Archive for the ‘Spiritual Ants’ Category

Today, I came across this picture:


This is Figure 1 from a massive manuscript on Cephalotes by de Andrade and Baroni Urbani (1999). It includes the following caption:

Aerial view of one of the lines of Nasca (Peru) representing abstract animal contours (left) and the contour of a worker of Cephalotes atratus (LINNAEUS) drawn in the same style (right). The Nasca design was interpreted as a spider, essentially because it has four pairs of legs. We contend that the Nasca design might refer to a cephalotine ant as well. The reasons for this claim are twofold: (1) cephalotines are much more common and impressive than spiders, and, (2) the Nasca design bears a typical insect character contradicting the spider interpretation, namely the separation between head and thorax. This latter character is considered as being of easier observation than the number of appendages.

I find this interpretation to be quite compelling. At the very least, it’s entertaining to think that the pre-Columbian Nazca people appreciated turtle ants so much that they incorporated them into such fascinating artwork. We really shouldn’t be surprised if this is this case – turtle ants are famous for their well-documented behavior of using their heads to block the nest entrances, and several species have highly specialized soldiers so dedicated to this form of defense that their heads are basically just saucers:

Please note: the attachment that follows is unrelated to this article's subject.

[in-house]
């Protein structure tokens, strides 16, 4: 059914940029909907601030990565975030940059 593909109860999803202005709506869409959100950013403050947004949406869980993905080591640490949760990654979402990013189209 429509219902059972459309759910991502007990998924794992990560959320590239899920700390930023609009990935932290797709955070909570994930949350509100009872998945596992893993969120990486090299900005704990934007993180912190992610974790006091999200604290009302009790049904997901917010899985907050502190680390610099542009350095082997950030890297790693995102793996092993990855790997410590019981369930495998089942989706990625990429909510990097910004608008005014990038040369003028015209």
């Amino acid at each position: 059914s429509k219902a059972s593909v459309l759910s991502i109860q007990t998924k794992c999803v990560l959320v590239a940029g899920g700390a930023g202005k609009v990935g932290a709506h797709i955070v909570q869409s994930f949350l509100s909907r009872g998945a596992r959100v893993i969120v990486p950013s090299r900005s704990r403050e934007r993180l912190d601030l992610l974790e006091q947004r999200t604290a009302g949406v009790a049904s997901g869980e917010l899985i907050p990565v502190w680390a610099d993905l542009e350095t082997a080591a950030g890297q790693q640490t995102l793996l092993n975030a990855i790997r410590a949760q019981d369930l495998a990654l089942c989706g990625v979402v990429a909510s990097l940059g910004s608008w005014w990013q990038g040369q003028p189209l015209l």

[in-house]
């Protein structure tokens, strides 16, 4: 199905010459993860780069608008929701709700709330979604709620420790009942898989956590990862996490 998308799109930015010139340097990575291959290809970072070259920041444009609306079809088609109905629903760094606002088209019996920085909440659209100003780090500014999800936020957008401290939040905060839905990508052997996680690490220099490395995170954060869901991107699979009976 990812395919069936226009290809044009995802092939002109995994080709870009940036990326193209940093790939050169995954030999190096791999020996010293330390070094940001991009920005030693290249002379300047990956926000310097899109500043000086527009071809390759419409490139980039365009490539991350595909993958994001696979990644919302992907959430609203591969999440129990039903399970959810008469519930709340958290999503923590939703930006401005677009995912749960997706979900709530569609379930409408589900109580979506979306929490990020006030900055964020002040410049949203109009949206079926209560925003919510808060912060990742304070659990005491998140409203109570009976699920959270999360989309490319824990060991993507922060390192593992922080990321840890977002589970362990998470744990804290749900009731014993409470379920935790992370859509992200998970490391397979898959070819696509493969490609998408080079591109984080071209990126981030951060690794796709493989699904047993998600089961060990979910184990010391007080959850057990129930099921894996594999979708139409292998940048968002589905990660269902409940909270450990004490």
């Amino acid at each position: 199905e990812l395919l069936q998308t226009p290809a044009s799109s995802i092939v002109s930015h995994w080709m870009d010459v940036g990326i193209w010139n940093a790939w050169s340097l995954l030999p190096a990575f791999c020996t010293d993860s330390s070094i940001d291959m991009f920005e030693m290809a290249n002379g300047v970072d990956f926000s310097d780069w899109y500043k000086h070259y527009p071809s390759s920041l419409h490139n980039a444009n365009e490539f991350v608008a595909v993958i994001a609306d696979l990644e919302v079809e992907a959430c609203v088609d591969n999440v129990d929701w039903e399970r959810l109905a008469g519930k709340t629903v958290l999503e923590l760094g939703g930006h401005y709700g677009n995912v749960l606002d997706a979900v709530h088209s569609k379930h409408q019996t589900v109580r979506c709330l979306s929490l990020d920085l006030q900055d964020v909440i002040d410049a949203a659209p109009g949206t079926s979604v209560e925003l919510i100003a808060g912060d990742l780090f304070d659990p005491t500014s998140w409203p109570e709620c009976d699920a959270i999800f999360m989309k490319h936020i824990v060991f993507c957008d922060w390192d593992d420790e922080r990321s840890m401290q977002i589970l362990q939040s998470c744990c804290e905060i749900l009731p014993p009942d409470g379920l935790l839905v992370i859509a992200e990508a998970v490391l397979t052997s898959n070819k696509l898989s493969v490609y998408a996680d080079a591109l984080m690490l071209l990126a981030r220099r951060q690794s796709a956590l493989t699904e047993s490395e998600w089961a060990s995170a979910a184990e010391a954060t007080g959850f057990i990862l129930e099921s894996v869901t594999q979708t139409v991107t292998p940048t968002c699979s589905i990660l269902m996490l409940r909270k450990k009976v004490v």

Cephalotes varians
(Image: Alex Wild)
Cephalotes varians defense
(Image: Alex Wild)

Although the true inspiration for these Nazca lines may never be known for certain, I’m adding this to the pile of evidence that clearly shows that cultures around the world hold a timeless appreciation for ants.



De Andrade, M. L. and Baroni Urbani, C. Diversity and adaptation in the ant genus Cephalotes, past and present. Stuttg. Beitr. Naturk. Ser. B (Geol. Paläontol.) 271:1-889.


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I’ve already mentioned two brilliant men this week who have considered ants in some way. I will now add Abraham Lincoln to this list. In a fragment of a speech given somewhere around 1854, Mr. Honest Abe looked to the ant as a poignant metaphor:

… Made so plain by our good Father in Heaven, that all feel and understand it, even down to brutes and creeping insects. The ant, who has toiled and dragged a crumb to his nest, will furiously defend the fruit of his labor, against whatever robber assails him. So plain, that the most dumb and stupid slave that ever toiled for a master, does constantly know that he is wronged. So plain that no one, high or low, ever does mistake it, except in a plainly selfish way; for although volume upon volume is written to prove slavery a very good thing, we never hear of the man who wishes to take the good of it, by being a slave himself.